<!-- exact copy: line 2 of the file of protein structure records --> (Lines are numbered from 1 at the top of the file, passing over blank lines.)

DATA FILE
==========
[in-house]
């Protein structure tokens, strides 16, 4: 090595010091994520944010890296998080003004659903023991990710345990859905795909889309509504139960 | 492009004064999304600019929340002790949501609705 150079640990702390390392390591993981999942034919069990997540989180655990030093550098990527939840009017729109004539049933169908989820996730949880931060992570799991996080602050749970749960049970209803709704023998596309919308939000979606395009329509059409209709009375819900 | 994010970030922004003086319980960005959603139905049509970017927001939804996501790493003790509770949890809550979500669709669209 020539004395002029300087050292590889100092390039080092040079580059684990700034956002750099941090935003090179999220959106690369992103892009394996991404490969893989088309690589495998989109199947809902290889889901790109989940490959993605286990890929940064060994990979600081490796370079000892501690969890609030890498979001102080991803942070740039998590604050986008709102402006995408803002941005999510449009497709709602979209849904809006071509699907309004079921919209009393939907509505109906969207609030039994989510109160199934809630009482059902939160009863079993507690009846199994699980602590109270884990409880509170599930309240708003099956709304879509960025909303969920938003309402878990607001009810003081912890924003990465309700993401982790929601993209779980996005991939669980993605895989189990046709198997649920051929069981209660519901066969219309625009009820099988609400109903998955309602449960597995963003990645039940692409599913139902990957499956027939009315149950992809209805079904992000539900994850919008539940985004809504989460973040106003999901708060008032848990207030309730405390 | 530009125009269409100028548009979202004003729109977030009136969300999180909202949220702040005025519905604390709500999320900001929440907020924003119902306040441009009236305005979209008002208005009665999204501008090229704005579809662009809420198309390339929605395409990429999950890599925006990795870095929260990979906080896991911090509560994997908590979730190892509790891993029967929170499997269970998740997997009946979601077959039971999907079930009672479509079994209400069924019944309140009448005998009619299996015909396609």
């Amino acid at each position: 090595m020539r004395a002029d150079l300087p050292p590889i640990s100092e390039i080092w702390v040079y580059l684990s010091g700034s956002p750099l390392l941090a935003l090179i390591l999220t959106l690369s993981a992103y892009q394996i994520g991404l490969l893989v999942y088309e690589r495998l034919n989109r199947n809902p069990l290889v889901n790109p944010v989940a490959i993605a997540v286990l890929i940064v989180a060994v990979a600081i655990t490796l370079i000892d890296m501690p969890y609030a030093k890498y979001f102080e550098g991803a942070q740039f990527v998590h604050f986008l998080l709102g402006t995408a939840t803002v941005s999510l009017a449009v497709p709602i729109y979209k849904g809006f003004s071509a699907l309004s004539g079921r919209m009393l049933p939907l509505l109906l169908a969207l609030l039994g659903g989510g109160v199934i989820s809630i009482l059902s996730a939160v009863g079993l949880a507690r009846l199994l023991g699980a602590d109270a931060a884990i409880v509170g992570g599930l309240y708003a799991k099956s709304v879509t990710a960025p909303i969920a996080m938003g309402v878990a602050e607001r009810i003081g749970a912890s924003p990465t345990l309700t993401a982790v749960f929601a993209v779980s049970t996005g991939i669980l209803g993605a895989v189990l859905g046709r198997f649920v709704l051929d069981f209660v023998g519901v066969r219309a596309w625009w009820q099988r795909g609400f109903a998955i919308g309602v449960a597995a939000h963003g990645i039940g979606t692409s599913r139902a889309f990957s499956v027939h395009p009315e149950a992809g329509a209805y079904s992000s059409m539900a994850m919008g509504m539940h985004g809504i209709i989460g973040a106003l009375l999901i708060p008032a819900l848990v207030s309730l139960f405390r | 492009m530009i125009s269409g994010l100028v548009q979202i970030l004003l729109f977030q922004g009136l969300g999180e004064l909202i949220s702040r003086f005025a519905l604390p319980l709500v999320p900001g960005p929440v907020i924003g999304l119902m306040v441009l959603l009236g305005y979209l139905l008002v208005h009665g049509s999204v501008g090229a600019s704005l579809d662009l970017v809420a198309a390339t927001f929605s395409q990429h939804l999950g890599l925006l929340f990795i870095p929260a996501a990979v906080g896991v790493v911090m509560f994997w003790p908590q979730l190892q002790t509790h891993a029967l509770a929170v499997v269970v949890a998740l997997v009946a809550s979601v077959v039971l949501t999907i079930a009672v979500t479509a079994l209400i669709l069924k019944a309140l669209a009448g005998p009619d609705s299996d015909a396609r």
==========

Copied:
């Protein structure tokens, strides 16, 4: 090595010091994520944010890296998080003004659903023991990710345990859905795909889309509504139960 | 492009004064999304600019929340002790949501609705 150079640990702390390392390591993981999942034919069990997540989180655990030093550098990527939840009017729109004539049933169908989820996730949880931060992570799991996080602050749970749960049970209803709704023998596309919308939000979606395009329509059409209709009375819900 | 994010970030922004003086319980960005959603139905049509970017927001939804996501790493003790509770949890809550979500669709669209 020539004395002029300087050292590889100092390039080092040079580059684990700034956002750099941090935003090179999220959106690369992103892009394996991404490969893989088309690589495998989109199947809902290889889901790109989940490959993605286990890929940064060994990979600081490796370079000892501690969890609030890498979001102080991803942070740039998590604050986008709102402006995408803002941005999510449009497709709602979209849904809006071509699907309004079921919209009393939907509505109906969207609030039994989510109160199934809630009482059902939160009863079993507690009846199994699980602590109270884990409880509170599930309240708003099956709304879509960025909303969920938003309402878990607001009810003081912890924003990465309700993401982790929601993209779980996005991939669980993605895989189990046709198997649920051929069981209660519901066969219309625009009820099988609400109903998955309602449960597995963003990645039940692409599913139902990957499956027939009315149950992809209805079904992000539900994850919008539940985004809504989460973040106003999901708060008032848990207030309730405390 | 530009125009269409100028548009979202004003729109977030009136969300999180909202949220702040005025519905604390709500999320900001929440907020924003119902306040441009009236305005979209008002208005009665999204501008090229704005579809662009809420198309390339929605395409990429999950890599925006990795870095929260990979906080896991911090509560994997908590979730190892509790891993029967929170499997269970998740997997009946979601077959039971999907079930009672479509079994209400069924019944309140009448005998009619299996015909396609």